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Our first Burundi in a long time as a special espresso. We didn’t buy a lot of Burundi coffee this year, the same goes for Rwanda, This Masha is quite something. The washing station makes a lot of effort in selecting fine crop with high quality control, resulting in juicy, clean and full-bodied coffee. Think pear and raspberry acidity, with notes of cherries and dark chocolate. Yes please!



The station’s name may be inspired by the abundance of cattle in the region, but Masha Washing Station knows coffee. Over 2,000 farmers deliver their cherry to the station and thanks to excellent quality control on farms and at the station, the resulting coffee is juicy, clean and full-bodied.

Masha station was built in 1989. Masha station shares its name with the sub-hill upon which it stands. The sub-hill is actually more famous for its cattle than its coffee. The name Masha comes from the Kirundi word “amasho”, meaning “herds of cattle”. The sub-hill has been a crossroad for many herds in the region. Many of the local herders greet each other with a unique phrase only used in this region. They say, “gira amasho”, which means “owner of cows”.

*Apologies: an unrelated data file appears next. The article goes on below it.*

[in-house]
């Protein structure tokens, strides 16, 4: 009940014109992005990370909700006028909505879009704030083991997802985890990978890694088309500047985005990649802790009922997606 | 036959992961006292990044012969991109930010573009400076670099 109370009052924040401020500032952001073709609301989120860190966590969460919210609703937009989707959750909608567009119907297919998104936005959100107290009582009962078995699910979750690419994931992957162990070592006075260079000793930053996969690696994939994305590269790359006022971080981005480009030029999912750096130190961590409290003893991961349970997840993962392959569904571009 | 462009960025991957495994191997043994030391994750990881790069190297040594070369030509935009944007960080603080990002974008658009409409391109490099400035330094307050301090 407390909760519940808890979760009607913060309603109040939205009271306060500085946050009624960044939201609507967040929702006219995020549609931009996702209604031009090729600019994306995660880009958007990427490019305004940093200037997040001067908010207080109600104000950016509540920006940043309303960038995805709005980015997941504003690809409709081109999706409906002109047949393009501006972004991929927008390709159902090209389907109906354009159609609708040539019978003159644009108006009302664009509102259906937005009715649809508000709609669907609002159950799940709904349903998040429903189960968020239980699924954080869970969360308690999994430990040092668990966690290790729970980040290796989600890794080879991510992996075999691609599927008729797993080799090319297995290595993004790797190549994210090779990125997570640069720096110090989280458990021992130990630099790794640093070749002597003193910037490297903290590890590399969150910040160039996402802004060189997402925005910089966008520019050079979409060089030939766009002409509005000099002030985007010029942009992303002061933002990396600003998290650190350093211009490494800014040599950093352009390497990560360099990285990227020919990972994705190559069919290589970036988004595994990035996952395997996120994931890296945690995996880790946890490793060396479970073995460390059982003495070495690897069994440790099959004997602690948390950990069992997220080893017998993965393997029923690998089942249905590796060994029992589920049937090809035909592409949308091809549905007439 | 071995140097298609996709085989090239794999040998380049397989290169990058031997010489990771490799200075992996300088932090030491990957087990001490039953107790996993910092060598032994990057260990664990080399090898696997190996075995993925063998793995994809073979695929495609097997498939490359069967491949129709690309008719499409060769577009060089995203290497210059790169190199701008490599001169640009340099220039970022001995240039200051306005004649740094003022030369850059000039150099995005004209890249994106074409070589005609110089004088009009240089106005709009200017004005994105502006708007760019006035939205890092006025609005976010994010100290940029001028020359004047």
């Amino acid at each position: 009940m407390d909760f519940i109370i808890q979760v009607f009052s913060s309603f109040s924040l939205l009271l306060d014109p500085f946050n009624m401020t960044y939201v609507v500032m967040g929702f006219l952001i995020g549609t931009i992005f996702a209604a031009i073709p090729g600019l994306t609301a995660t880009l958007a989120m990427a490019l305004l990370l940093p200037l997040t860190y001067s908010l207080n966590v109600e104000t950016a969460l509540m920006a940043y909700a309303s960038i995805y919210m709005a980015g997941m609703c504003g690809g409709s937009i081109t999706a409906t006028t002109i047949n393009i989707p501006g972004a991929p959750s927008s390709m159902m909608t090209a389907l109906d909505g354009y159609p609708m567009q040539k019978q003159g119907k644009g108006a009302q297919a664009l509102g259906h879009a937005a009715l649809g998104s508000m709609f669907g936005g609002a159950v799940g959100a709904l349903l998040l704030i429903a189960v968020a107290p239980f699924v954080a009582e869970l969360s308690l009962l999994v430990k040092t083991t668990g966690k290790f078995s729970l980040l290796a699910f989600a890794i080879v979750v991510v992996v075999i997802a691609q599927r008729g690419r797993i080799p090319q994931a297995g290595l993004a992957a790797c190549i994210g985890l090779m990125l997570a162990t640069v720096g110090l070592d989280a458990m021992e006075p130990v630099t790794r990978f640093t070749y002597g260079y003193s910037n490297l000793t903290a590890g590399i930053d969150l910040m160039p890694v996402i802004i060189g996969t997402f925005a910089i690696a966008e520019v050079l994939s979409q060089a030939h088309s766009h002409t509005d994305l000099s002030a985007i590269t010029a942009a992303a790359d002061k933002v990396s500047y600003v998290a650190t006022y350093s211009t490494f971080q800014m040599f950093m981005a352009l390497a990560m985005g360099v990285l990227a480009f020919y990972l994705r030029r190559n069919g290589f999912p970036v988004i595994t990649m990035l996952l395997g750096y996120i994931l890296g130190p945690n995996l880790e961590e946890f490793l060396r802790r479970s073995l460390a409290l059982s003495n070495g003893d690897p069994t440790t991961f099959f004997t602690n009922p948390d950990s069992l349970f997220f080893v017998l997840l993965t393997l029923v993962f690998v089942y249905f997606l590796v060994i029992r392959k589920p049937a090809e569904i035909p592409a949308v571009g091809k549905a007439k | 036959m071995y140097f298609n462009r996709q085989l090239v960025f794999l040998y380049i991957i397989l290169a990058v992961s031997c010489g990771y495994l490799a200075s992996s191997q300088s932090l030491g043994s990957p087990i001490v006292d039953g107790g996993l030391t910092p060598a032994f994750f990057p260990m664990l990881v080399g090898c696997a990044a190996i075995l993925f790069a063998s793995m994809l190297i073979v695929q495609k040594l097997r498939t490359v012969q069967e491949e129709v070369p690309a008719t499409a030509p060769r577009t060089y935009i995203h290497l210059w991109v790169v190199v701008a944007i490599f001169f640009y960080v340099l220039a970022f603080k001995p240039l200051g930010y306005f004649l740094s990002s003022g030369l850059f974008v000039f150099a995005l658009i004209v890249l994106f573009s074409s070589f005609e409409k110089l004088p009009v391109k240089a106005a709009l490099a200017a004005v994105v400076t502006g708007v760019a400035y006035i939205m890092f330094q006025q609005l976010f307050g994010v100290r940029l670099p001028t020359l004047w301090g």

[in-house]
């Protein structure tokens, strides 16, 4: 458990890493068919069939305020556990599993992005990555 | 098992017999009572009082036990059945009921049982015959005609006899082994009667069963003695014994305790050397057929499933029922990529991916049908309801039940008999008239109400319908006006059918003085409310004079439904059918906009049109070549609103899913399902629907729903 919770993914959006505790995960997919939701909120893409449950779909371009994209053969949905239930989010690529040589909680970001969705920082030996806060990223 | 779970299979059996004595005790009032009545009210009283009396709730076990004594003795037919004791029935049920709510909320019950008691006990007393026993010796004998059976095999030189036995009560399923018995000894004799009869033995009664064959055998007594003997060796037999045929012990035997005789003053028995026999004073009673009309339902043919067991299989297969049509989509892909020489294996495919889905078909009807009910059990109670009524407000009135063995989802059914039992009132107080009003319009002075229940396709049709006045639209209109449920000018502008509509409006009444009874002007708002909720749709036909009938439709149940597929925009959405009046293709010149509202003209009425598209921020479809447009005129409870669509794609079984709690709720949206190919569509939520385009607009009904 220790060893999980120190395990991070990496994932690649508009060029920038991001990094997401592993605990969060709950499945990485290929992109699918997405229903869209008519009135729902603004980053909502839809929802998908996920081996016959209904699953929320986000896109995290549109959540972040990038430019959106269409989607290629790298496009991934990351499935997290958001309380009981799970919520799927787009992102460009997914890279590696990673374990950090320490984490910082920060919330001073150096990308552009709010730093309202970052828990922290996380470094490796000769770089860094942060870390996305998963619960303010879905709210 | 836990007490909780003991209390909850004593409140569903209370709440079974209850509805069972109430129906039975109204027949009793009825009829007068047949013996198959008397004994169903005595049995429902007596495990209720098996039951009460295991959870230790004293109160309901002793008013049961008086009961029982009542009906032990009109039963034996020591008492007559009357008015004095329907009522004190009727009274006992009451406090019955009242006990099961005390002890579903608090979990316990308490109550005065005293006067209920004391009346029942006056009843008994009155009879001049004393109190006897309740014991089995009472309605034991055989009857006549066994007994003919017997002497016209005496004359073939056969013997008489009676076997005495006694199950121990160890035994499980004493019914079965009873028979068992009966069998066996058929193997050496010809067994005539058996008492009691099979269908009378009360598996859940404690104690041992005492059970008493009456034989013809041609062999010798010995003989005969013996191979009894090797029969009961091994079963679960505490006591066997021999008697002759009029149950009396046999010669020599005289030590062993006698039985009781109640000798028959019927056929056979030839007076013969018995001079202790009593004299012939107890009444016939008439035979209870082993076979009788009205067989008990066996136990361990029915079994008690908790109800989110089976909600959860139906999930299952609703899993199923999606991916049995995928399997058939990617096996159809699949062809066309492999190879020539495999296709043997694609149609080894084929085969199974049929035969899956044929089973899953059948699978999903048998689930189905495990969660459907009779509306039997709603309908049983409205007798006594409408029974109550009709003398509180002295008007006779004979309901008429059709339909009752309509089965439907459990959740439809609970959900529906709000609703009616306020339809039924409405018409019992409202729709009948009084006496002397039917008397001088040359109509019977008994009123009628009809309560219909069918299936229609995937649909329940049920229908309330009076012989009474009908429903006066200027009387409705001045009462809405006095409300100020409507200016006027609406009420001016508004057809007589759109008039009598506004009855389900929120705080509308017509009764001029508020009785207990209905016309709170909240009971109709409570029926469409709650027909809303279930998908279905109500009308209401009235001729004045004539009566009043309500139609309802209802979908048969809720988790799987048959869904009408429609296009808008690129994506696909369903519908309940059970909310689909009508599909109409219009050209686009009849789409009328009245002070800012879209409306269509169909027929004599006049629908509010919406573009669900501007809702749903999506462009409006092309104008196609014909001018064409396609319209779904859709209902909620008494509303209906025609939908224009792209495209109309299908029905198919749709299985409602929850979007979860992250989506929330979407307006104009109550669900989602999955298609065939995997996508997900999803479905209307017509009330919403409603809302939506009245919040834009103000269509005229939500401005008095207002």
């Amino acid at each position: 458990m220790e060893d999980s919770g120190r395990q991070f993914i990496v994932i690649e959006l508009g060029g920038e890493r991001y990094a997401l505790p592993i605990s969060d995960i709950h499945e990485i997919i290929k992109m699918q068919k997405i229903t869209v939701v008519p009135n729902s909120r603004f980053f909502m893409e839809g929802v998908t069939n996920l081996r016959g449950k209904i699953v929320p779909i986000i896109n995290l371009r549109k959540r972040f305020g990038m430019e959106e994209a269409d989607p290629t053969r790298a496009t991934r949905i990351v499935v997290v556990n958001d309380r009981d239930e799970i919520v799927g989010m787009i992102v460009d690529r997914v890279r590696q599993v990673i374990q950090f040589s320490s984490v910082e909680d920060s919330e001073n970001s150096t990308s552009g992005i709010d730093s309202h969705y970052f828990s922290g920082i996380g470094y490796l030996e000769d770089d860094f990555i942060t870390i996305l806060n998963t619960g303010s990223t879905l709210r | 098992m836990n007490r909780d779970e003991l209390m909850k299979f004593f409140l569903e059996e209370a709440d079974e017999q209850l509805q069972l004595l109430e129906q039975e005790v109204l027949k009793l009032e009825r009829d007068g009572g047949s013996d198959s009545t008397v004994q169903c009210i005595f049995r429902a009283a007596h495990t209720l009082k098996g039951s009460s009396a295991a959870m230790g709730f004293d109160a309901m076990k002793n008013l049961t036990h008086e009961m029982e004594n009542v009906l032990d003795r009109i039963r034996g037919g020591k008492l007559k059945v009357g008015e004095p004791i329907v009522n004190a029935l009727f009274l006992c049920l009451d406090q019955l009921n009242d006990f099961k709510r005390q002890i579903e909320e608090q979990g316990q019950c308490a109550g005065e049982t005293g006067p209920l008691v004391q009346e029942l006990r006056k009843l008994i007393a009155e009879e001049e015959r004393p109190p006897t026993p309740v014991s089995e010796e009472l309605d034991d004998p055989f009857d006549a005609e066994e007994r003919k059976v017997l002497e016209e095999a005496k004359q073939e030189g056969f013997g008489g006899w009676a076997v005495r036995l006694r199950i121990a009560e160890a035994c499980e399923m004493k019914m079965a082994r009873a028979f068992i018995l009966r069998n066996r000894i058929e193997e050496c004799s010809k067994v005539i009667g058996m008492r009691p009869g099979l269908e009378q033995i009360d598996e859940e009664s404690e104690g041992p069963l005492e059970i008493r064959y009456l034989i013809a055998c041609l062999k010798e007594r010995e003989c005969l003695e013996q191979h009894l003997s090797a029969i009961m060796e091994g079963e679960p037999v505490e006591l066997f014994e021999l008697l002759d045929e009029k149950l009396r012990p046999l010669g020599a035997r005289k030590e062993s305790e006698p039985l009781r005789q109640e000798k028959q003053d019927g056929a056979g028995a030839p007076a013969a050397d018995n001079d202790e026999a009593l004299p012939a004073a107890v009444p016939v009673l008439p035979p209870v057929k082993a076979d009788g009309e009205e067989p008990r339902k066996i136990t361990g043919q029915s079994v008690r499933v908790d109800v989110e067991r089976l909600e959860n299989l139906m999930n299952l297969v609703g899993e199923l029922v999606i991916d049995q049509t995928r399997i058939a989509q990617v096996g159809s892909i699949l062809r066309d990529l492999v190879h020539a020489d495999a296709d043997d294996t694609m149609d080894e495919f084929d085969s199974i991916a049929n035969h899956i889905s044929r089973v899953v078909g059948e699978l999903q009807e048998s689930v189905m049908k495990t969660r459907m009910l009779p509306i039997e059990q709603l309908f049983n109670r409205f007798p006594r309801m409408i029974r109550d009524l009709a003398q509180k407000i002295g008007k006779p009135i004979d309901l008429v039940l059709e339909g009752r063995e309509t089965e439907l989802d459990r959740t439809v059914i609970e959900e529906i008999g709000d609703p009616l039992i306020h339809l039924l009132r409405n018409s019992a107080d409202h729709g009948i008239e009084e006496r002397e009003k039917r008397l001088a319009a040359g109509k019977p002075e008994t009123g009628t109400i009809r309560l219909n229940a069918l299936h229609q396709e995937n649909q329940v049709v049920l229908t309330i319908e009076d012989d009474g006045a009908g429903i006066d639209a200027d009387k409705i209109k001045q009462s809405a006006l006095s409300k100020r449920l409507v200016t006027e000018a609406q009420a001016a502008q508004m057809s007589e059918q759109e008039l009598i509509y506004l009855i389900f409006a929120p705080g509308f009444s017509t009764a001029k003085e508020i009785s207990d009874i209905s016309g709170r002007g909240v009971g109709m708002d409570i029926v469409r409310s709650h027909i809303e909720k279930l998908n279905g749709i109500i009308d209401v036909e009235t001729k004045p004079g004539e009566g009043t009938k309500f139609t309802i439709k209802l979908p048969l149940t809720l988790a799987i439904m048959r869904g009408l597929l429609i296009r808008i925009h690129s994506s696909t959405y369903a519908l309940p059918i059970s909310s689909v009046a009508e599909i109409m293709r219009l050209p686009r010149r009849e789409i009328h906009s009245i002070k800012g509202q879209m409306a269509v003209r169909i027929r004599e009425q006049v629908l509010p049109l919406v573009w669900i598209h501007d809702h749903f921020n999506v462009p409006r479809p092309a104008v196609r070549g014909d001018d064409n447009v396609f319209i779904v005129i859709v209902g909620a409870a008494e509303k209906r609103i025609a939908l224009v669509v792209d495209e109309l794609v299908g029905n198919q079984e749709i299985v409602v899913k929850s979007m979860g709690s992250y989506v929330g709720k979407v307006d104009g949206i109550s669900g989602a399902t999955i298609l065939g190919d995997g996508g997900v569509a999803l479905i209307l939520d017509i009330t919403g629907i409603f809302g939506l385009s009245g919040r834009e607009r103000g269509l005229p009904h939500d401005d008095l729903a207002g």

During the harvest season, all coffee is selectively handpicked. Most families only have 200 to 250 trees, and harvesting is done almost entirely by the family. Quality assurance begins as soon as farmers deliver their cherry. All cherry is floated in small buckets as a first step to check its quality. Greenco still purchases floaters (damaged, underripe, etc) but immediately separates the two qualities and only markets floaters as B-quality cherry. After floating, the higher quality cherry is sorted again by hand to remove all damaged, underripe and overripe cherries. Cherry is laid in thin layers on raised tables where it is turned frequently to enable even drying. Cherry is covered when its rains, during the hottest part of the day and overnight.